keywords = "Carbon sequestration, Crescentia alata, Guazuma ulmifolia, Leaf litter deposition, Silvopastoral system, Soil carbon stabilization",
author = "Hoosbeek, {Marcel R.} and Remme, {Roy P.} and Rusch, {Graciela M.}",
year = "2018",
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Trees enhance soil carbon sequestration and nutrient cycling in a silvopastoral system in south-western Nicaragua. / Hoosbeek, Marcel R.; Remme, Roy P.; Rusch, Graciela M.

In: Agroforestry Systems, Vol. 92, No. 2, 04.2018, p. 263-273.

Research output: Contribution to journalArticleAcademicpeer-review

TY - JOUR

T1 - Trees enhance soil carbon sequestration and nutrient cycling in a silvopastoral system in south-western Nicaragua

AU - Hoosbeek, Marcel R.

AU - Remme, Roy P.

AU - Rusch, Graciela M.

PY - 2018/4

Y1 - 2018/4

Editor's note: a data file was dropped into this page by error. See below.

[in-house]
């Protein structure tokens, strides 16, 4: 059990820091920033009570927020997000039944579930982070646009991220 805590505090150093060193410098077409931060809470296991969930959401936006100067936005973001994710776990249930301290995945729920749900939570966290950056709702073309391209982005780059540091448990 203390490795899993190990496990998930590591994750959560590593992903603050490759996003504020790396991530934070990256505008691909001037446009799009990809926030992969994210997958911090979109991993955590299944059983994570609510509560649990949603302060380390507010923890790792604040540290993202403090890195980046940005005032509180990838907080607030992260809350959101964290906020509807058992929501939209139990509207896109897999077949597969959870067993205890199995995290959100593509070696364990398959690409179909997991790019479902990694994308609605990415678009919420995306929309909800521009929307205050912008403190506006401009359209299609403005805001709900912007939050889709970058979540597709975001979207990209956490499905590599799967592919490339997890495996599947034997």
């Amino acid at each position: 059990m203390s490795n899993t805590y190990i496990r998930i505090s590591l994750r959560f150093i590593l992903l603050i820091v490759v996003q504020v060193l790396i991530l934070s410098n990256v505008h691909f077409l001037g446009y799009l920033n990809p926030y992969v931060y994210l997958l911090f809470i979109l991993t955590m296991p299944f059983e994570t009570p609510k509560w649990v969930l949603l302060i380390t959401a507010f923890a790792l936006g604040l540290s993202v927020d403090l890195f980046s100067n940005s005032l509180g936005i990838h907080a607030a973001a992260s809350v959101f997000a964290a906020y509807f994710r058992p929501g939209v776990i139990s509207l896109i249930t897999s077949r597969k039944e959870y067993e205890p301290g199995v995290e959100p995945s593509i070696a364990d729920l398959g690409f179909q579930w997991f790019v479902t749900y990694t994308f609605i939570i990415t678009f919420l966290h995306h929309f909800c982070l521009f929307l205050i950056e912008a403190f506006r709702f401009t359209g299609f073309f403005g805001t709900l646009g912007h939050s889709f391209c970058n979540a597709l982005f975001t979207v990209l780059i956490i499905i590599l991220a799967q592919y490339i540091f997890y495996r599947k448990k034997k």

N2 - Tree occurrence in silvopastoral systems of Central America has been under pressure for various reasons including attempts to improve grassland productivity and the need for wood. However, scattered isolated trees are also recognized to provide ecosystem services like shade, fodder and fruits that are important to cattle in the dry season. In addition, trees may enhance the climate change mitigation potential of silvopastoral systems through increased carbon (C) uptake and subsequent soil carbon sequestration. Through differences in plant traits like nutrient uptake, canopy structure and litter quality, tree species may have an effect on C and nutrient cycling. Due to a prevailing north-easterly wind in the study area, three distinct areas associated with the impact of tree litter deposition were identified: (1) open pasture—no tree litter deposition; (2) tree canopy—above and belowground tree litter; and (3) leaf litter cone—aboveground tree litter deposition. Furthermore, the effect of tree species, Guazuma ulmifolia and Crescentia alata, were considered. The presence of trees, as compared to pasture, caused larger topsoil C, N and P contents. In the subsoil, C content was also larger due to tree presence. Soil fractionation showed that tree-induced larger litter input subsequently increased free and occluded OM fractions and ultimately increased stabilized SOM fractions. Therefore, trees were found to enhance soil C sequestration in these silvopastoral systems. This is also supported by the soil respiration data. Although the respiration rates in the pasture subplots were lower than in the leaf litter subplots, the difference was not significant, which suggests that part of the extra C input to the leaf litter subplots stayed in the soil. Nutrient cycling was also enhanced by tree presence, but with a clear differentiation between species. C. alata (Jícaro) enhanced available and stabilized forms of organic N, while G. ulmifolia (Guácimo) enhanced available soil P and stabilized organic P.